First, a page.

One weird aspect of my career as a programmer is that I never worked under someone with more experience. I started Ronimo Games right out of school and was the only programmer, and thus directly the lead. Since I did my internship as a 3D artist, this means I never saw how other companies handle their programming. The result is that all of the coding style decisions at Ronimo are just based on my own opinion, and I may be missing some important things that I simply never thought about.
Interestingly, we have been hiring some programmers in the past year, growing the team from just me to five full-time programmers next March. Although the two programmers who have already been working with us for the past year (Ted and Maarten) are former interns of mine, it turned out that as soon as we hired them as real employees, they actually had Opinions. Which is great, because not just blindly doing what I come up with greatly helps against tunnel visions!
One important thing I learned that way recently, is that resetting and reusing objects is error prone, and that a structural change can avoid this.
Let me explain this through an example. In Ronimo's Secret New Game (tm), the player can control a character that when killed, will respawn after a while. My method for doing this, was to hide the character on death, and then reset him when he is respawned, and make him visible again so that the player can continue playing with him.
The problem with this is, that it is easy for the programmer to forget some elements when hiding and resetting. The character consists of many graphical elements, and since they are in very different categories (like healthbar, shadow, character, special effects, etc.), it is not feasible to put all of them in a single list. So when programming the hiding, I need to think of all these elements. The same kind of issue occurs when resetting: many aspects need to be reset (like combo counters, cooldowns on actions, poison time remaining, etc.), and again I need to think of all of them when resetting.
Adding new features is even worse: I always need to remember to add them to the hiding function and to the resetting function. Forgetting one of them results in a bug. Not hiding something is an easy bug to spot, but not resetting something is a lot more difficult to notice, since many effects may usually time out before the respawn timer is over. So it is easy to overlook that sometimes a cooldown may not have expired yet when the player respawns.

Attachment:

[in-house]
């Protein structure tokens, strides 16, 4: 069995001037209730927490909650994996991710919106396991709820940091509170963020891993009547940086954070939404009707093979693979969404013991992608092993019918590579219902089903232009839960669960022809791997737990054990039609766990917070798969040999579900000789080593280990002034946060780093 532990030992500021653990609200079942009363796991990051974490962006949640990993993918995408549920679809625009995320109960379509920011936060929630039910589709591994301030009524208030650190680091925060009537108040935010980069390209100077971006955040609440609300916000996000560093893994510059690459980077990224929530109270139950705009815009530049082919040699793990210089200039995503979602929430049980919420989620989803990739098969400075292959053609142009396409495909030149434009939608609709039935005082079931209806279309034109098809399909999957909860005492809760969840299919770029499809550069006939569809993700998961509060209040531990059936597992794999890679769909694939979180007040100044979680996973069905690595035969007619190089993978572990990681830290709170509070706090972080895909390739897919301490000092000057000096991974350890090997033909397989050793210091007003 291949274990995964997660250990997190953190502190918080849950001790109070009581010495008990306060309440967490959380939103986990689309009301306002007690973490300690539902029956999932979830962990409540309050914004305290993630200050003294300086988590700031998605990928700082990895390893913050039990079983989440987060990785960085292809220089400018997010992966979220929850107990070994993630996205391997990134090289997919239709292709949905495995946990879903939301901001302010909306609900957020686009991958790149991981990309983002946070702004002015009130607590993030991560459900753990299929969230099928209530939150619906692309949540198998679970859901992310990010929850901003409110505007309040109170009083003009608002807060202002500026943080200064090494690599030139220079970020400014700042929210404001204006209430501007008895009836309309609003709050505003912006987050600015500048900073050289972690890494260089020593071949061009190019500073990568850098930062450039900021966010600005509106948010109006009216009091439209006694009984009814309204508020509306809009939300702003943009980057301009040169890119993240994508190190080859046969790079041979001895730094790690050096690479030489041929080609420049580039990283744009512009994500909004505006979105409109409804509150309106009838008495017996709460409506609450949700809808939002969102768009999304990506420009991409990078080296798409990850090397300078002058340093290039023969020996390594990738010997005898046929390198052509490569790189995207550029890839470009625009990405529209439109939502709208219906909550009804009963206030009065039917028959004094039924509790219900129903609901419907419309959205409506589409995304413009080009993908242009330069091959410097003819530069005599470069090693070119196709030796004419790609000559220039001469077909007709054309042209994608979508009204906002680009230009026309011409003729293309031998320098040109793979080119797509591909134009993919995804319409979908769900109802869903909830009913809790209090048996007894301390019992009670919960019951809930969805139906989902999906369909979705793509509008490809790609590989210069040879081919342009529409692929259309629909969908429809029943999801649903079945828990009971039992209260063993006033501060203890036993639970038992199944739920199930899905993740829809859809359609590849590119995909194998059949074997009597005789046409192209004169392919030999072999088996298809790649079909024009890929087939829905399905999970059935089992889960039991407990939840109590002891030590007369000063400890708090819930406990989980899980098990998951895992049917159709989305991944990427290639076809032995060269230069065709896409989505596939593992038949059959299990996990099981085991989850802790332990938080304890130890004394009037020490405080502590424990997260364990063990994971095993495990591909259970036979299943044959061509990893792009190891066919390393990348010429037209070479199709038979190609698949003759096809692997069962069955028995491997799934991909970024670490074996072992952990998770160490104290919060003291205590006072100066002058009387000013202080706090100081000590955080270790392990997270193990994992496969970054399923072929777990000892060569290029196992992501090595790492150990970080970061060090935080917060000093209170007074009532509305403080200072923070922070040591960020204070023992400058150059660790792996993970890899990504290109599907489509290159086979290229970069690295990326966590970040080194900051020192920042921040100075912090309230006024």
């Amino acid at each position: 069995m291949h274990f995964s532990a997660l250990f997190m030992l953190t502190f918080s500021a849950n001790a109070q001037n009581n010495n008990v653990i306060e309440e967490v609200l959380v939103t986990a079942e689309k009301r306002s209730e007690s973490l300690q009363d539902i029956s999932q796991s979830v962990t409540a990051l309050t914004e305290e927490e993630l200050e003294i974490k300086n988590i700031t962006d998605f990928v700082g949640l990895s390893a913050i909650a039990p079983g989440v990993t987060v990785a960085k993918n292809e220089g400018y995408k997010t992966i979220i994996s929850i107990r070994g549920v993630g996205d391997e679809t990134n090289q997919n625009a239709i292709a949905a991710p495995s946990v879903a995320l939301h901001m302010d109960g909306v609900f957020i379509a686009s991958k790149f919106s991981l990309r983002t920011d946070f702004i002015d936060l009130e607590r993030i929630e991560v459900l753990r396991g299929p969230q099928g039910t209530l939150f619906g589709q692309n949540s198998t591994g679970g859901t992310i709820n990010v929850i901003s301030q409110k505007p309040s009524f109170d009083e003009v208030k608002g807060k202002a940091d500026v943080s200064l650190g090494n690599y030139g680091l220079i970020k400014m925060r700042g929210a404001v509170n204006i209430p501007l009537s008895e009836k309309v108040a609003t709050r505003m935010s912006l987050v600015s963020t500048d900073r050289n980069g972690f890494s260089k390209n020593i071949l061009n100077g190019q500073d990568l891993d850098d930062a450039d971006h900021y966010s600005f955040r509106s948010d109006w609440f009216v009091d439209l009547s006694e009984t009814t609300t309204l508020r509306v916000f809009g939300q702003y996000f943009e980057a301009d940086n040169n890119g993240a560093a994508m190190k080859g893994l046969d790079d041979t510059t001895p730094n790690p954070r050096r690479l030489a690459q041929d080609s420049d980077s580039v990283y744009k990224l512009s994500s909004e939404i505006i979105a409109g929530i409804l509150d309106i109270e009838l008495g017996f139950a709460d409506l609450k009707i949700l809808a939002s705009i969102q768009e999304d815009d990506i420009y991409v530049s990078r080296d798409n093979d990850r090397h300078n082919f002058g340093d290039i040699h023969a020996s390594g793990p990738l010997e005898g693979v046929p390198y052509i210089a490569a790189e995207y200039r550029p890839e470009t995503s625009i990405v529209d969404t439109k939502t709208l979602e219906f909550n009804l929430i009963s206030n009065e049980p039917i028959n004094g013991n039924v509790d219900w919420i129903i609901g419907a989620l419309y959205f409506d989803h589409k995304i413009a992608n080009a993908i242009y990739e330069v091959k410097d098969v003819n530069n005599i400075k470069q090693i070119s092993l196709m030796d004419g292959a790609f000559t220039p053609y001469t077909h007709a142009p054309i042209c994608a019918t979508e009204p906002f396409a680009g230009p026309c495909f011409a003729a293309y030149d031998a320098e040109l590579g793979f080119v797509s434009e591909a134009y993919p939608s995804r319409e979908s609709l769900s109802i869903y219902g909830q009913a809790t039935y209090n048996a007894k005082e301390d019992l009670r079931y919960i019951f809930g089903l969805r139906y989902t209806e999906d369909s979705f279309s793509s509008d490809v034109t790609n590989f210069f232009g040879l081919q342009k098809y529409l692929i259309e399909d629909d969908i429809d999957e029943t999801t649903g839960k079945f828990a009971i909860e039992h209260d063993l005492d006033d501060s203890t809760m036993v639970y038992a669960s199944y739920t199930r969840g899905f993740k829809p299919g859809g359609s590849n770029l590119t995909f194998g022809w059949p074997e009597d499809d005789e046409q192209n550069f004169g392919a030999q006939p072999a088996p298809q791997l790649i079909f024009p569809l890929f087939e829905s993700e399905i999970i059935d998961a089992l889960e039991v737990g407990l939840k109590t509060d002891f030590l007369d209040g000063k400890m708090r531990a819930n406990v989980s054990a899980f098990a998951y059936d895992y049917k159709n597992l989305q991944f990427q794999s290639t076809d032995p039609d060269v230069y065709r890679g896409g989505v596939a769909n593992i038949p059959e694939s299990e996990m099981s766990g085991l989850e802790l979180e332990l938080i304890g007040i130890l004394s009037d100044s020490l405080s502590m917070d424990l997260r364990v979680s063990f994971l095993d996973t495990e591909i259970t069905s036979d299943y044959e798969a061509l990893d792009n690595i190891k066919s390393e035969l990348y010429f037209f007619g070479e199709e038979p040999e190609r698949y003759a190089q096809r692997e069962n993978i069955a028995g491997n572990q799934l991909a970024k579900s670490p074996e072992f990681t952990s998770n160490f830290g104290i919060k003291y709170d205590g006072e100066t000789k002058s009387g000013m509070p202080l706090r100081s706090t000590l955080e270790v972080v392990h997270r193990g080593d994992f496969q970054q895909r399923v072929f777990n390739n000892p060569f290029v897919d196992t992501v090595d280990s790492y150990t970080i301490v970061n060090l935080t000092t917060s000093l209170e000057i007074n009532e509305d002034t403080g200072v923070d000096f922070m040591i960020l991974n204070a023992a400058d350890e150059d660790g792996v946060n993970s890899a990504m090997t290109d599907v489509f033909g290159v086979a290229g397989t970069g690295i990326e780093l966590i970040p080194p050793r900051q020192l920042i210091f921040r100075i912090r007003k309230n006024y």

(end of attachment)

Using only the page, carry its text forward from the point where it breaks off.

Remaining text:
This may seem like a subtle and irrelevant issue, but it is very easy to accidentally introduce bugs here when developing a game with more then one programmer, since not everyone may know about these details. So I had been struggling with this for a while, without being able to think of a good solution.
Recenlty, my colleague Maarten came up with a really simple fix: why not completely delete the character on death, and re-create him on respawn? Now we don't need to hide or reset anything. Win!
It turns out that this simple principle actually applies to a lot of things. For example, in Swords & Soldiers, we create all the menus when the game starts, and then just hide them all, except for the one that is currently in view. But why not simply delete them entirely?
Kind of strange that I hadn't thought of this myself, really!
Experienced C++ programmers may counter this argument by saying that dynamic memory allocation costs performance, so resetting is more efficient. This is probably true in most cases. However, I consider design that prohibits bugs to be a lot more important than performance. Current console hardware is very fast and we are not trying to make the next Killzone or Uncharted here.
Anyway, this could also be implemented using placement new (which constructs objects on a piece of memory that you allocated before, instead of requesting new memory). Finally, we have a really fast custom memory manager at Ronimo, so small allocations (up to 256 bytes) are very fast anyway.
Although I didn't think of this re-creation trick myself, it very much fits the coding style at Ronimo: we always try to find structures that make it as difficult as possible to accidentally introduce bugs. Destroying and re-creating objects instead of resetting and reusing them is a great example of this philosophy! Although this example is no super-complex science, I think that one of the most important skills for any programmer is to constantly look at your own code for these kinds of small improvements.